MIDEM: Day One (1/26/13)
The annual MIDEM gathering opened Saturday (Jan. 26) in Cannes, France. The weather was much more agreeable this year; it was sunny and in the 50s as opposed to last year’s constant cold heavy rain. The event runs from Jan. 26-Jan. 29. There were many comments from long-time MIDEM attendees that “it ain’t what it used to be.” Indeed, that’s true; in 2001 there were probably 12,000 participants swarming the Palais; this year there will likely be just under 7,000. The traditional music industry of major corporations is finding it less useful but for independent labels and “partners” seeking to use music with their new apps and other products as well as music companies trying to find new outlets for revenue, it is an important—probably essential—conference.
There were two topics that continued to emerge during the first day. First was artist-to-fan connections and how to achieve them. The other topic was the problems with rights clearances, particularly from the music publishing industry. Over and over, you hear that internationally, publishing is quite complicated and difficult, especially when many songs have several writers and several publishers and obtaining permissions is costly and time consuming.
“Building The 100 Billion Dollar Music Business”
During one seminar, “Building the 100 Billion Dollar Music Business,” Ken Parks, Chief Content Officer and Manager Director of Spotify said, “We have to grow this business by growing the pie, not by getting more out of the existing pie.” That seemed to be a common thread on the first day of the conference. The other common thread was Direct-to-Fan marketing.
Panelists for that seminar were Patrick Walker with YouTube, Parts, Mark Piibe with Sony Music, Daren Tsui with Samsung Mspot, Jerry Johnson with Microsoft’s Xbox music and Tom Silverman with Tommy Boy Entertainment and the New Music Seminar.
According to Parks, Spotify has had a positive effect on the Swedish music industry. “When Spotify started, the Swedish music business was dead, but now we’ve seen growth,” he said. “A large percentage of Sweden subscribes to Spotify.” He also noted that the music industry sales in Norway is up 7 percent. “We have proven that it’s possible to get young people between 18 and 24 to pay for music,” Parks said, adding that “most of our customers playing monthly fees are between 18 and 24.”
YouTube had a major presence at MIDEM with a number of executives at the event. Patrick Walker, Sr. Director EMEA, YouTube Music (UK) noted that YouTube “pissed off a lot of labels.” “We still get the pitchforks and torches from time to time but we’ve been converting to a revenue source for them,” he said.
Tsui stated that “We’re still dealing with content. Our top executives at Samsung believe music is very strategic. Most people know Samsung for the Galaxy phones but we’re the largest electronics company in the world. We do pretty much everything with electronics.” He noted that Samsung is aggressive, stating “We want to offer music in every country we offer Samsung products. We have 200,000 employees and offices in 70 countries.”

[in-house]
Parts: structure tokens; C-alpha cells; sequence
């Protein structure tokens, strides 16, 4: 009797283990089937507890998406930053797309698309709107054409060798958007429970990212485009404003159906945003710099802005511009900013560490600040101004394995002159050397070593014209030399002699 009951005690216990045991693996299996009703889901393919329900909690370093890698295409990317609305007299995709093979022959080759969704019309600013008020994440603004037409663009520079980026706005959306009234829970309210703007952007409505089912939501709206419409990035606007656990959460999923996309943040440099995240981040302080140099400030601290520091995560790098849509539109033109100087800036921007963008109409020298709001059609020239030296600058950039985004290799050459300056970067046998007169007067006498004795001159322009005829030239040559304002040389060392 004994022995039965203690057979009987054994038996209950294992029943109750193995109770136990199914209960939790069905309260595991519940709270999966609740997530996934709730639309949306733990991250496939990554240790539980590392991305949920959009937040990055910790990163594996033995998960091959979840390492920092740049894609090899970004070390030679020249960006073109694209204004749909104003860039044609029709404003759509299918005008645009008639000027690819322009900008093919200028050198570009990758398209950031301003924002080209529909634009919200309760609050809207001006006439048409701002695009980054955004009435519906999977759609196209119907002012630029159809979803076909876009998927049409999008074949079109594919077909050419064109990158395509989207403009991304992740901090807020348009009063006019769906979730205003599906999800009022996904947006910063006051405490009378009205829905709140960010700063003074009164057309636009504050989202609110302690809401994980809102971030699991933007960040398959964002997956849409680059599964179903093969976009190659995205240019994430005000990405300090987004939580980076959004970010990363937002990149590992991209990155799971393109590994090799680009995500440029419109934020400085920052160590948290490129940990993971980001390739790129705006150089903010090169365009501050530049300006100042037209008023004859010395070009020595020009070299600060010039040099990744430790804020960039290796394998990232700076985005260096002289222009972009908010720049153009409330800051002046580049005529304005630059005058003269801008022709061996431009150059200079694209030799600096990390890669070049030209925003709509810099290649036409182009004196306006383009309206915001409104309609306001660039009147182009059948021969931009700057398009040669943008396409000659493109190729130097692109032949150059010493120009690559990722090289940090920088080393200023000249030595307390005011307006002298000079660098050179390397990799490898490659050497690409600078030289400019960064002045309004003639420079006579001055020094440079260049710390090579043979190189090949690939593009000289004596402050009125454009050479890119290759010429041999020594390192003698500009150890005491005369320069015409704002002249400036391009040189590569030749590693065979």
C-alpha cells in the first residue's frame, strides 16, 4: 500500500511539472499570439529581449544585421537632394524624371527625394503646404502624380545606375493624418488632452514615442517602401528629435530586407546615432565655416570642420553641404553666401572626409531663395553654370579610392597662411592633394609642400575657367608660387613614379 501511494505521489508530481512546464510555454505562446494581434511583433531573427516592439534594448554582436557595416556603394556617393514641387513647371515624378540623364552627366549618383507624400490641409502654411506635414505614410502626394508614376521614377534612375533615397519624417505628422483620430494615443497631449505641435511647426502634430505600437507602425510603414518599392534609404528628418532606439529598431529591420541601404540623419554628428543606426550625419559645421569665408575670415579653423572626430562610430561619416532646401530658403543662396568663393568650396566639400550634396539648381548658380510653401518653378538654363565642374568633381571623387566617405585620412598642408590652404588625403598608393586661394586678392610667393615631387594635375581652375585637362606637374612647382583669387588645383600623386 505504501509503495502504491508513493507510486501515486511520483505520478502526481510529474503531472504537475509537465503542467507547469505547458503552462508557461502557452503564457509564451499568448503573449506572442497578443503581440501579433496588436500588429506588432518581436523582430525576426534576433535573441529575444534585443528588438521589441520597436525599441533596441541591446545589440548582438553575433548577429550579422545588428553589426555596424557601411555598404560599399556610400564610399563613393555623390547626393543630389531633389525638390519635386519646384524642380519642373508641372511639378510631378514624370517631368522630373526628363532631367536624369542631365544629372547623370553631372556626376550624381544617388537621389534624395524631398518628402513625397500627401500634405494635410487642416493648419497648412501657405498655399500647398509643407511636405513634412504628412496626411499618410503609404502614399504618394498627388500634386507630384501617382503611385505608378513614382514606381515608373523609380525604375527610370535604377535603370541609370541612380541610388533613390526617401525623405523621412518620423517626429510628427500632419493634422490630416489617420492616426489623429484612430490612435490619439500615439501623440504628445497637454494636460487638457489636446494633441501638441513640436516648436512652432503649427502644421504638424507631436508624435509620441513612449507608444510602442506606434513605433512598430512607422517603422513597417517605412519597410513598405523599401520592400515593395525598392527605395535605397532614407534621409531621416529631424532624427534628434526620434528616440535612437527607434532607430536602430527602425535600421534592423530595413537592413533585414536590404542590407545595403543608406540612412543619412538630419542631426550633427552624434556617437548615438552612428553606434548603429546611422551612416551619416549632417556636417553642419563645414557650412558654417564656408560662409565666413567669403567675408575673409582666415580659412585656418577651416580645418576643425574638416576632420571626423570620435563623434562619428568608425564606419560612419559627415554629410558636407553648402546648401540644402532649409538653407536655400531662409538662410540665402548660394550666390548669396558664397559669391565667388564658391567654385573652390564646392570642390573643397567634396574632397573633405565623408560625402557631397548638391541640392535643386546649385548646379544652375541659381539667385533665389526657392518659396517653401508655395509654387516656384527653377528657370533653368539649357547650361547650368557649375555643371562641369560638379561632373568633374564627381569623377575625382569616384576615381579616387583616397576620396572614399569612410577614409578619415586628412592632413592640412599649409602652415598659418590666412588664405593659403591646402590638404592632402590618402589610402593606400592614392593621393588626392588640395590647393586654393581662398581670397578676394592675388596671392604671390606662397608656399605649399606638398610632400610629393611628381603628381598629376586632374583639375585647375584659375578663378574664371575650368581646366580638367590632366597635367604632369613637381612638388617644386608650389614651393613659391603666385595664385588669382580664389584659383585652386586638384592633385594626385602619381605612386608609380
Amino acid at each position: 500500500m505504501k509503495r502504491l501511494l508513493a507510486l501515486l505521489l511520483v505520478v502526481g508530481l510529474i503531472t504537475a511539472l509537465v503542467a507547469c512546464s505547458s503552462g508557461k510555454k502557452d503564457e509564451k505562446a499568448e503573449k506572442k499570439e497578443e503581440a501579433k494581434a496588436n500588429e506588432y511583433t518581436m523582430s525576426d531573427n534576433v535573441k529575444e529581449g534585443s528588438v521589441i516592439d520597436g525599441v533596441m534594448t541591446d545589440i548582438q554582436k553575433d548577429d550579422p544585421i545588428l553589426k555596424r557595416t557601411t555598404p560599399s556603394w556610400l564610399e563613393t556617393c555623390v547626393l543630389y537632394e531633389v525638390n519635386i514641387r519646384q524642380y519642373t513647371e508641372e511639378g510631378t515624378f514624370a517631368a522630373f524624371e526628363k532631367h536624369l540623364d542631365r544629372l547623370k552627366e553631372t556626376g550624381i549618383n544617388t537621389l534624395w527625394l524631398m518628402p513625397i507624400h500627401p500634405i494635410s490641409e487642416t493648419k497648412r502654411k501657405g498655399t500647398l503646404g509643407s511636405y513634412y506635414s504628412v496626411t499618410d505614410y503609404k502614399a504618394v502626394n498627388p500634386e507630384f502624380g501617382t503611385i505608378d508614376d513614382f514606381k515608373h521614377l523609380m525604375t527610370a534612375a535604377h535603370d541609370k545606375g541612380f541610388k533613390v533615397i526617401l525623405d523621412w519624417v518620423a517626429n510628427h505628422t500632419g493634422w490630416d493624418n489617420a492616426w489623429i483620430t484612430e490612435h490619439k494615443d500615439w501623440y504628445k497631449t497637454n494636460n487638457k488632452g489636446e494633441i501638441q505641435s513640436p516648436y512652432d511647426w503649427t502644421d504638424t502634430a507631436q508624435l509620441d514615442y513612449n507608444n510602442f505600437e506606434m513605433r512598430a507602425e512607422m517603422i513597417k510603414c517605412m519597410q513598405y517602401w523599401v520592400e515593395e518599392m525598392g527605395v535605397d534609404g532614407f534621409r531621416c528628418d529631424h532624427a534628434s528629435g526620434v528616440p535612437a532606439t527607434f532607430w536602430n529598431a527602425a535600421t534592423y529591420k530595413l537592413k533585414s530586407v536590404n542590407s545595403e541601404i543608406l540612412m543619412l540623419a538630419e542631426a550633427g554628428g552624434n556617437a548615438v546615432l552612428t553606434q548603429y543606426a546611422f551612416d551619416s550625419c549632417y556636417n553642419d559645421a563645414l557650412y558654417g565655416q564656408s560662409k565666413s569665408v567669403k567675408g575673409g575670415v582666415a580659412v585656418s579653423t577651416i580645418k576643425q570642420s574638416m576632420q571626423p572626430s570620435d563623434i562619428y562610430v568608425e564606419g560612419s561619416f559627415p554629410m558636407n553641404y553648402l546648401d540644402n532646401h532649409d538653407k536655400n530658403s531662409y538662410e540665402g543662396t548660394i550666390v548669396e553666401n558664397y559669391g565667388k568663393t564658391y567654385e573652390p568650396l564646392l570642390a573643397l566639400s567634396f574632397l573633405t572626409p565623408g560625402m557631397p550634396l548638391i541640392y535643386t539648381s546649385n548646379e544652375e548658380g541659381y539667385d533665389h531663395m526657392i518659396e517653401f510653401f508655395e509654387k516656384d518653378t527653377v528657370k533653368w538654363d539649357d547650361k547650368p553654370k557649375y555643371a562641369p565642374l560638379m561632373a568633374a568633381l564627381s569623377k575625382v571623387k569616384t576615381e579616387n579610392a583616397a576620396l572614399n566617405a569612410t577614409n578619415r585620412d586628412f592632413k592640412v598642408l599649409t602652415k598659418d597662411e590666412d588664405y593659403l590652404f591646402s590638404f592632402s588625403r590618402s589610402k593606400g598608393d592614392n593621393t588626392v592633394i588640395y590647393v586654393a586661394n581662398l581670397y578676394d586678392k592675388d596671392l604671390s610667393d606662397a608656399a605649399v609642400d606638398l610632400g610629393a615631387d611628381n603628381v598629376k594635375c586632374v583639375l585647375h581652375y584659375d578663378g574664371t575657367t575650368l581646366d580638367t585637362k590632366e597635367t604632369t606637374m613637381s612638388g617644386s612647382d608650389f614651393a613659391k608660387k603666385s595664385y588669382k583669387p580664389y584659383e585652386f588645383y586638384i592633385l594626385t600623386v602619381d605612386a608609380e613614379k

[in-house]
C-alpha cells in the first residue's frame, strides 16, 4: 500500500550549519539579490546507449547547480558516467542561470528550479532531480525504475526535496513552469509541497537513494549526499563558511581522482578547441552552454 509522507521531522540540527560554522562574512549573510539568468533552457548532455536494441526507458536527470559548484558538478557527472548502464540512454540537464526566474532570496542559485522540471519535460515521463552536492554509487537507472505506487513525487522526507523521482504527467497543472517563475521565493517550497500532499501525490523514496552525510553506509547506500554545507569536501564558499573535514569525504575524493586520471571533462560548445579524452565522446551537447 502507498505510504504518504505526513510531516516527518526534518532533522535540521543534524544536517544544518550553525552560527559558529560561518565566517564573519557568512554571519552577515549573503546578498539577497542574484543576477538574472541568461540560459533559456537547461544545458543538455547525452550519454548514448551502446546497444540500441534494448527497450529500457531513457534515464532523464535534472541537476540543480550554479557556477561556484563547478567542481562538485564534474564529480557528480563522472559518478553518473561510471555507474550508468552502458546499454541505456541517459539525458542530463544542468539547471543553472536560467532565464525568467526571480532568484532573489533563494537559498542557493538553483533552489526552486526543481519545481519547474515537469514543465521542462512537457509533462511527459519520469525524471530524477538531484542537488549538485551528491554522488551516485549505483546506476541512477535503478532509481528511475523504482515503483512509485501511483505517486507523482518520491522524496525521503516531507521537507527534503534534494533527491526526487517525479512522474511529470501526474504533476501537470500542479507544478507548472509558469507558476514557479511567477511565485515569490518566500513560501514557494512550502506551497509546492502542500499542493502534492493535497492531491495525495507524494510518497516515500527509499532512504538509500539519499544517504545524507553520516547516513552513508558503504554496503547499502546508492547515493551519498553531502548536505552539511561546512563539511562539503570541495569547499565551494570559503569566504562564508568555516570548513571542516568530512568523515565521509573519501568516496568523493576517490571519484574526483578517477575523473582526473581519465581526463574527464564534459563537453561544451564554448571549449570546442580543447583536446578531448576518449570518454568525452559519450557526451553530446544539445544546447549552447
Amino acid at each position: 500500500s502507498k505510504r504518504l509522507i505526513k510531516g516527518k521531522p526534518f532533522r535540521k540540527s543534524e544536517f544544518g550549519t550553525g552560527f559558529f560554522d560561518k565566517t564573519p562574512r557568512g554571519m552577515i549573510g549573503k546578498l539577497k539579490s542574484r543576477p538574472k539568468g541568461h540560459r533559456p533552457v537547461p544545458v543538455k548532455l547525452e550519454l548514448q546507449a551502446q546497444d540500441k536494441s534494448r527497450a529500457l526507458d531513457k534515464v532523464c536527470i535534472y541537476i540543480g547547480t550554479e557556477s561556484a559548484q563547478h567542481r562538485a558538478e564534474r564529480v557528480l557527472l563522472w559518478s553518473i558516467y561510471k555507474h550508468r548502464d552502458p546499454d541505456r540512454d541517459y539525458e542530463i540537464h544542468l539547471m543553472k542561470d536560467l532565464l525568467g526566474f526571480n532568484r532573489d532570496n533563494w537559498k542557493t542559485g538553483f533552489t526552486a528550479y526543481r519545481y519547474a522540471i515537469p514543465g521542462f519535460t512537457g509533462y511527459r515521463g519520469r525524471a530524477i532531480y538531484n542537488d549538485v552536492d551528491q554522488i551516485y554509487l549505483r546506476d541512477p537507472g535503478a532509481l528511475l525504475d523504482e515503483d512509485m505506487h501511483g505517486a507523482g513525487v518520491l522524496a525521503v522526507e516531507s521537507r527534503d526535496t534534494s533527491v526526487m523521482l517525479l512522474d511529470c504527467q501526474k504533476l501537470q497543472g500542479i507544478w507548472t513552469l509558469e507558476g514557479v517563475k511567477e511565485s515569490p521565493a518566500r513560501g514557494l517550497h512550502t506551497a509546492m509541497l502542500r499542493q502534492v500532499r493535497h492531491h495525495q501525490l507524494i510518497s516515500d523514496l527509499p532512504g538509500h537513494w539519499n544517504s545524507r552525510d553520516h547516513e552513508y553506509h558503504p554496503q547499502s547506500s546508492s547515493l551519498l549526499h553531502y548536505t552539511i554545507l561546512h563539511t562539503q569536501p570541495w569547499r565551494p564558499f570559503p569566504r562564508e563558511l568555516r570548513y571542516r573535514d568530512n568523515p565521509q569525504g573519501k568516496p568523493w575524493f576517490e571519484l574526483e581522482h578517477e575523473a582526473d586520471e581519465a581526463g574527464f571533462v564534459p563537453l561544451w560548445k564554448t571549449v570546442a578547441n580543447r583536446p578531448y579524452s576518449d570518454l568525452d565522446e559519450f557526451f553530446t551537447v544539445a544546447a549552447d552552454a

In terms of cooperation with the music industry, Tsui stated that Samsung “is getting help” but is “running into the same issues as everyone else,” noting that “publishing is super complicated around the world.” In terms of mobile phones, Tsui noted that Samsung sells “almost doubles the nearest competitor” in smart phones but added, “we also sell a lot of feature phones.”
Silverman said “We used to have the exposure business—without revenue. The record labels spent a lot of money and didn’t get any income from that. Now the places we’re getting exposure through outlets like YouTube and Spotify and we’re receiving revenue from them.”
Walker chimed in, saying that YouTube has changed how many aspiring artists hope to be recognized within the industry. “YouTube has become a hunting ground for those hunting talent. Some hope to get discovered on You Tube and get a big contract with a major label but now it’s possible to get discovered by fans and make money with exposure on YouTube.“
Nobody could explain PSY’s “Gangman Style” receiving a billion views on YouTube. However, it was noted that in addition to those billion views, there were “hundreds of thousands” of views of “Gangman Style” take-offs and parodies. Silverman noted that during the 1970s Sugarman recorded two albums that went nowhere in the United States but were huge hits in South Africa. “If those albums had been released today on YouTube they would have been worldwide hits,” said Silverman, due to the international reach of the popular internet site.